Tips for Successful Parent-Teacher Conferences
Fall is just around the corner and the school year is well under way, which means parent-teacher conferences are quickly approaching. The Arc often fields many questions from parents wondering how parent-teacher conferences work for students on an Individualized Education Program (IEP). Are there any differences from typical parent-teacher conferences? These are great questions.
A parent-teacher conference is in fact quite different than the IEP. Conferences are a forum to discuss your student and their current educational performance, based upon data review, classroom evidence, and end of unit tests. The IEP, on the other hand, is an annual process designed to identify needs, the necessary level of support, and to set academic goals to be worked on in the current year. For parents of students on an IEP, the parent-teacher conference is an opportunity to hear about their student’s progress in the general education curriculum (using appropriate modifications and/or accommodations) and to see specific assessment information about their performance.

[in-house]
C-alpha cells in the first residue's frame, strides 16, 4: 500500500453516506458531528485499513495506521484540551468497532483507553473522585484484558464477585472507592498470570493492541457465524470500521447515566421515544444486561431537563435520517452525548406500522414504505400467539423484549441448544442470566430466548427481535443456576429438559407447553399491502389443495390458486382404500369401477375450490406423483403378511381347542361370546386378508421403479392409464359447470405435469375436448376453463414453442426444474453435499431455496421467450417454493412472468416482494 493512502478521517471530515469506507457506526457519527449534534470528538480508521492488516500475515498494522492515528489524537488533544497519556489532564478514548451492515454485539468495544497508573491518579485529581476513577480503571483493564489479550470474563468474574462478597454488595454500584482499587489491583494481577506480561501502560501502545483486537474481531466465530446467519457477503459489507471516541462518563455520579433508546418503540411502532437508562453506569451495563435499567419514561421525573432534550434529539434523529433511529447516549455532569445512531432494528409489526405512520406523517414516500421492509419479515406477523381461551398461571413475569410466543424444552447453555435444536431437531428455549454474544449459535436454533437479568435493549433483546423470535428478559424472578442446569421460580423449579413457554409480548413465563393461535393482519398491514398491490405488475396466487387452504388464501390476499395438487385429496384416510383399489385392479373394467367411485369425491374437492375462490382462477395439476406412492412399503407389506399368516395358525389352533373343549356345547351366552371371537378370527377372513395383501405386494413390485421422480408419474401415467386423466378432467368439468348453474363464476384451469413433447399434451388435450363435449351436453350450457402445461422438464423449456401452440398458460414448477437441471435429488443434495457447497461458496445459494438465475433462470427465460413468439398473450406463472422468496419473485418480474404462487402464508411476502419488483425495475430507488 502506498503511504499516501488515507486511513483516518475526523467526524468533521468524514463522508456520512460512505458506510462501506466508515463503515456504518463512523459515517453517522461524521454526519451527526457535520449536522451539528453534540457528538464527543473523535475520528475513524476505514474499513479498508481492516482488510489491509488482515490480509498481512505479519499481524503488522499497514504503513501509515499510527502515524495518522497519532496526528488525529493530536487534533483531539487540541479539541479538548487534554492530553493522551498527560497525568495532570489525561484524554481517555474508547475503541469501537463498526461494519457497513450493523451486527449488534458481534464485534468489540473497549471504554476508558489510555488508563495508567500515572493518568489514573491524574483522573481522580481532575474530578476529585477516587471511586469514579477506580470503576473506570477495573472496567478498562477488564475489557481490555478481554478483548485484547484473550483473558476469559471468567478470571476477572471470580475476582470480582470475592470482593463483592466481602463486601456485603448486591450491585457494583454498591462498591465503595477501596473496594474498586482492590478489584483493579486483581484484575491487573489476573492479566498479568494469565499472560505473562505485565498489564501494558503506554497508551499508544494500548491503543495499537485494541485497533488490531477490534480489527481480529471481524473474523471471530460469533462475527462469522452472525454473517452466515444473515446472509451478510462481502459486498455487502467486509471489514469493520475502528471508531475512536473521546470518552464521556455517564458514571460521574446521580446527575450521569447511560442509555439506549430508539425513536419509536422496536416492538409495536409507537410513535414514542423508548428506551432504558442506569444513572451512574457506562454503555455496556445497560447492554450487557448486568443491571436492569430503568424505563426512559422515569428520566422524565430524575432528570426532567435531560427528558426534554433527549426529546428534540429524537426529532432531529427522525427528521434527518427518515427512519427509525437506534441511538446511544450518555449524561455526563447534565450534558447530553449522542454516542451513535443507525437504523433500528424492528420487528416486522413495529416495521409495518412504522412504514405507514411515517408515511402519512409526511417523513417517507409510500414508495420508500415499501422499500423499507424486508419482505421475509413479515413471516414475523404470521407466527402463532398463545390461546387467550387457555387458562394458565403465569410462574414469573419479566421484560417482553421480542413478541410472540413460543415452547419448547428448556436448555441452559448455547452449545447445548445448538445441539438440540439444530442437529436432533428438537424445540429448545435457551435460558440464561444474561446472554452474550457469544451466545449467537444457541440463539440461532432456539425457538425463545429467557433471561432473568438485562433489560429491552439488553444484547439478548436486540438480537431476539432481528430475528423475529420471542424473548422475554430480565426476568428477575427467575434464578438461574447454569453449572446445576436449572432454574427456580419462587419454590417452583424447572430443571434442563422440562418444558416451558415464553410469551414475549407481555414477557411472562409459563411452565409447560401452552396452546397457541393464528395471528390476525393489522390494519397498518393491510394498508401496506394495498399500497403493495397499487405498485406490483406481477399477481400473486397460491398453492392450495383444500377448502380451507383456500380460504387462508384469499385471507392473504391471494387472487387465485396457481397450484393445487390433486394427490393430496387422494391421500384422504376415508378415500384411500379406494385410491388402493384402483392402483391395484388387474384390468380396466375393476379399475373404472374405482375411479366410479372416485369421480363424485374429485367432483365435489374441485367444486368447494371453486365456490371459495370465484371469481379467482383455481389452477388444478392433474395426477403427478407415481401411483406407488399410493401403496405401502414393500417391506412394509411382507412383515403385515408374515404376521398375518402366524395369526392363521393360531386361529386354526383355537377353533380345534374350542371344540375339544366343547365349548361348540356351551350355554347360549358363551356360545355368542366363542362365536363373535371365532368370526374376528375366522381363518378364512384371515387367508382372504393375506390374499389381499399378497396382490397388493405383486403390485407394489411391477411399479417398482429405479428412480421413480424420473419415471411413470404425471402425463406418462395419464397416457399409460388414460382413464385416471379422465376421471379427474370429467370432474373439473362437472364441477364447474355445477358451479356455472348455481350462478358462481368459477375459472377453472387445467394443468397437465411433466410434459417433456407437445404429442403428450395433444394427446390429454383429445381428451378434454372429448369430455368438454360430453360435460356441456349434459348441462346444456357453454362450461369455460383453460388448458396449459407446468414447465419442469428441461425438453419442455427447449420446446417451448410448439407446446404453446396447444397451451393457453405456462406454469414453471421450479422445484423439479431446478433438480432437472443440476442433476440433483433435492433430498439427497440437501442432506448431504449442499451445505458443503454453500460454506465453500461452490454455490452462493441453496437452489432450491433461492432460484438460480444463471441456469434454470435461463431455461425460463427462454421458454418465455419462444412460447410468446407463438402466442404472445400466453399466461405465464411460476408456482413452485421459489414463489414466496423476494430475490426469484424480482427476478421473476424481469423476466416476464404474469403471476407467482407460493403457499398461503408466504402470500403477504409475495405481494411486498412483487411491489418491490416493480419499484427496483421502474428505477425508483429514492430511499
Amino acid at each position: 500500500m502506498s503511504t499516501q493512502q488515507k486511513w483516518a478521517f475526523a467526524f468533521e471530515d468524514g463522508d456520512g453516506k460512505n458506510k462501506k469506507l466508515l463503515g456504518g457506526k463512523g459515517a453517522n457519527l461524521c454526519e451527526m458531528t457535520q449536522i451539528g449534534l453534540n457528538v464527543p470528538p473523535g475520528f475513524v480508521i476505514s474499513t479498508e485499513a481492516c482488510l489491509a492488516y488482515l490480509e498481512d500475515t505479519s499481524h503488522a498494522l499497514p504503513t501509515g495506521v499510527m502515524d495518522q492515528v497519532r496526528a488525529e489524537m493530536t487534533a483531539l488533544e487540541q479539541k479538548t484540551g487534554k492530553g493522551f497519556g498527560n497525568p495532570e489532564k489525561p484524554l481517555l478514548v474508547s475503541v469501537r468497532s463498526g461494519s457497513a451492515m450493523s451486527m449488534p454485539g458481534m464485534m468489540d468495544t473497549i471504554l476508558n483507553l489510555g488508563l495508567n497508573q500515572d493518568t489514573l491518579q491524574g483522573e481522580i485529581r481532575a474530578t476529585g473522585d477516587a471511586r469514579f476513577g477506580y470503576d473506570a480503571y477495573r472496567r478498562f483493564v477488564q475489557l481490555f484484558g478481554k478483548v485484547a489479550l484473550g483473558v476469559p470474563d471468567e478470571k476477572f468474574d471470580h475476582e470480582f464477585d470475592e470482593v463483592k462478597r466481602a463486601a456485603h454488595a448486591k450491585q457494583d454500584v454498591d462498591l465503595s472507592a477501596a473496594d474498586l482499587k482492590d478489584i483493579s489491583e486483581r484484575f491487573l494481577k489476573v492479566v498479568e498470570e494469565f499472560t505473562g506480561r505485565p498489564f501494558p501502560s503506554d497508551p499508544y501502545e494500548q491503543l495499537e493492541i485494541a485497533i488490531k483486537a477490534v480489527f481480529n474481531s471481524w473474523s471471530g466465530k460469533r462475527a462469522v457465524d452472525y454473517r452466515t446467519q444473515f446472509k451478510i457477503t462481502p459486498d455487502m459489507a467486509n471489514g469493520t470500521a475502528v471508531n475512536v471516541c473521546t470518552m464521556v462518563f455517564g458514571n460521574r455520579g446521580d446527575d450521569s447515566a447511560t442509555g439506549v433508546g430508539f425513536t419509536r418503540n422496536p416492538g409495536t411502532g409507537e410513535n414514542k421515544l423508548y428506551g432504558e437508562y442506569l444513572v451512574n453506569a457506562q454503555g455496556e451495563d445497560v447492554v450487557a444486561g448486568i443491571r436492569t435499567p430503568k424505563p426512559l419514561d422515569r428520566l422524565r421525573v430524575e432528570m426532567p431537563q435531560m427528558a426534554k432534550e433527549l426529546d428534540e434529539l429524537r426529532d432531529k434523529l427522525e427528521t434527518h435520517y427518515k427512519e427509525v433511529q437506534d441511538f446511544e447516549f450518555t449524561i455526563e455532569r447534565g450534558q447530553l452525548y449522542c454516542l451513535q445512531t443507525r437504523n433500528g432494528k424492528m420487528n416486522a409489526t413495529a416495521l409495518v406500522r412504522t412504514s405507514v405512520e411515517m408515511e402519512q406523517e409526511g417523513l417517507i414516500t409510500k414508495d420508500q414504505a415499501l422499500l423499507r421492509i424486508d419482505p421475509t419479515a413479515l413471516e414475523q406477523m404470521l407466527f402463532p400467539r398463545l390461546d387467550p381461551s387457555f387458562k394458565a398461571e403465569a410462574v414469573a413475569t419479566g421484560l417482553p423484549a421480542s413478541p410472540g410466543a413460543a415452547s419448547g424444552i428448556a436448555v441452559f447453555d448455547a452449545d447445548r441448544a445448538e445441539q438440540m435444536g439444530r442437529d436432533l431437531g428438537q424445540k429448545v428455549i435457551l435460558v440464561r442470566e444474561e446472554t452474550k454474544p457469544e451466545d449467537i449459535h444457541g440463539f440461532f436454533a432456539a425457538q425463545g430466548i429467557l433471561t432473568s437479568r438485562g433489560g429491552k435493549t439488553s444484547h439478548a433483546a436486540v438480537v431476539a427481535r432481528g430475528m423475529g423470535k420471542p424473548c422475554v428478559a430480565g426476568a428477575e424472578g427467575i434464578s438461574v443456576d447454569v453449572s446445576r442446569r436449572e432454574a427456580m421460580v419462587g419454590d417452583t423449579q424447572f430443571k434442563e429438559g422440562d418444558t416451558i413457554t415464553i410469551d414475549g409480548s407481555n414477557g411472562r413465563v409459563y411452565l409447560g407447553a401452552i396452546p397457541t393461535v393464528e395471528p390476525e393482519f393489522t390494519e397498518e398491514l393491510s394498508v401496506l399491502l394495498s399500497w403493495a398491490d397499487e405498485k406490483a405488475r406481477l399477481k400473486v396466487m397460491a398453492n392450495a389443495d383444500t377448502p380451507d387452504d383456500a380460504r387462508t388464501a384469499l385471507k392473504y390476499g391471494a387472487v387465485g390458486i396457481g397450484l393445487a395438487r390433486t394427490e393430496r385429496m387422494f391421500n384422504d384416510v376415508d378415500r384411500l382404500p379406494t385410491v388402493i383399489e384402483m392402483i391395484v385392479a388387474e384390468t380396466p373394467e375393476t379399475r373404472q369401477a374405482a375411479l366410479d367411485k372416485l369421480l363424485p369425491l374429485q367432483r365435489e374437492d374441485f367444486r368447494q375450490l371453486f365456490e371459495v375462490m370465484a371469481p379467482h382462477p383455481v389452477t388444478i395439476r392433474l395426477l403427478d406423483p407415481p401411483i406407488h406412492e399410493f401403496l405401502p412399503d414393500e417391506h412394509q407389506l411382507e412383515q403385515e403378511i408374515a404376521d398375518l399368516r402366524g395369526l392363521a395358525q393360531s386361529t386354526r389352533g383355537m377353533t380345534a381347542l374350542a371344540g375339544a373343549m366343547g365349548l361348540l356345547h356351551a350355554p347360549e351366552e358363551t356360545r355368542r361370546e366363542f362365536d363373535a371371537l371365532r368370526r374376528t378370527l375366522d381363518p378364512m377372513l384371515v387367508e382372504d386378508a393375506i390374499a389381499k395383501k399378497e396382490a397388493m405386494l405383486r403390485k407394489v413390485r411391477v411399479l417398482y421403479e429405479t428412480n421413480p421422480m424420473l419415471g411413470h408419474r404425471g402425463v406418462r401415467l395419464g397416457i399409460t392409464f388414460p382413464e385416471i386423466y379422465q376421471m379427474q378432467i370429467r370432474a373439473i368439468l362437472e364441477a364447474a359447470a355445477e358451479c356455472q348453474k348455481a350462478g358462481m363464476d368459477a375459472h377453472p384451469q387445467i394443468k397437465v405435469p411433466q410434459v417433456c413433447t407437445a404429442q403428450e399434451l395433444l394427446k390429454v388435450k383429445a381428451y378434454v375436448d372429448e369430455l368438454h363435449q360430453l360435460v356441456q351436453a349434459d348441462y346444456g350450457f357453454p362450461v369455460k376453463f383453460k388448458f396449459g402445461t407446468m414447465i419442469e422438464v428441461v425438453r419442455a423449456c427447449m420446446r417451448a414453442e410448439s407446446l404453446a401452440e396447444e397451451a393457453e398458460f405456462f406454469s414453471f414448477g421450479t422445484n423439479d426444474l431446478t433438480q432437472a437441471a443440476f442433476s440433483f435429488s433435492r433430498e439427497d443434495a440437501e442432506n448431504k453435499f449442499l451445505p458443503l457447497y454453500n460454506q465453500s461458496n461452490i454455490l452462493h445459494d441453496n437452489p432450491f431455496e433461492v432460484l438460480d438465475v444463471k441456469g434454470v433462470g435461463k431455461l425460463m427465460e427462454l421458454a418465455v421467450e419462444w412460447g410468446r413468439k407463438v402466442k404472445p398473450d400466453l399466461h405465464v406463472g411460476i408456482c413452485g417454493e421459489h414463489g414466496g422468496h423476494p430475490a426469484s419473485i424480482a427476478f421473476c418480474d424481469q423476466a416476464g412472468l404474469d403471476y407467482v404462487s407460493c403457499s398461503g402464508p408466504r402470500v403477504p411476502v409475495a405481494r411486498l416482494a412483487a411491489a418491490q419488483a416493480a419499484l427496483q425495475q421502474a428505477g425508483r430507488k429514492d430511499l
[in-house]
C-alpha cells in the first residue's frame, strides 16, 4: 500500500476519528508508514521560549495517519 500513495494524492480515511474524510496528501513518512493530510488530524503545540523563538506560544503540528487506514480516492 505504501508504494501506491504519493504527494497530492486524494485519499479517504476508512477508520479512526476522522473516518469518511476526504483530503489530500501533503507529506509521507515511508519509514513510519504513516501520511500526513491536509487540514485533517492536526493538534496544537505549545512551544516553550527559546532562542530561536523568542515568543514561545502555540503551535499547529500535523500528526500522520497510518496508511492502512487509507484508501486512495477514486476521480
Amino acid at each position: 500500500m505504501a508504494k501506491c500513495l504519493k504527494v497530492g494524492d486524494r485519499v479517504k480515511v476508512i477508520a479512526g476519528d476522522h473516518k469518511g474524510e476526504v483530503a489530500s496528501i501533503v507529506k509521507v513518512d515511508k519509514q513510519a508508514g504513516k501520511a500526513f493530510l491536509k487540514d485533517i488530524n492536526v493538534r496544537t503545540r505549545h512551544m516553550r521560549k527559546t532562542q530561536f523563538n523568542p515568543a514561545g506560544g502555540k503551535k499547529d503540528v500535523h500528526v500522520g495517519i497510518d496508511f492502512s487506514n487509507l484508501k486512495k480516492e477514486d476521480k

There are several types of tests and assessments that may be mentioned at the parent-teacher conference. If you are not familiar with the tests, ask your teacher for information about how they pertain to your child and how they demonstrate either growth or lack of growth. These assessments range from formal standardized tests such as the TCAP to informal means of collecting information like observation, classroom work and end-of-unit assessments.
It’s important for all parents to inquire about their student’s performance throughout the school year and monitor their child’s progress. Beyond parent-teacher conferences and the IEP process, you should also make a point to check in regularly with both your child’s classroom teacher and the school’s case manager.
For additional information on the parent-teacher conference, please
click here to download a tip sheet from the Harvard Family Research Project.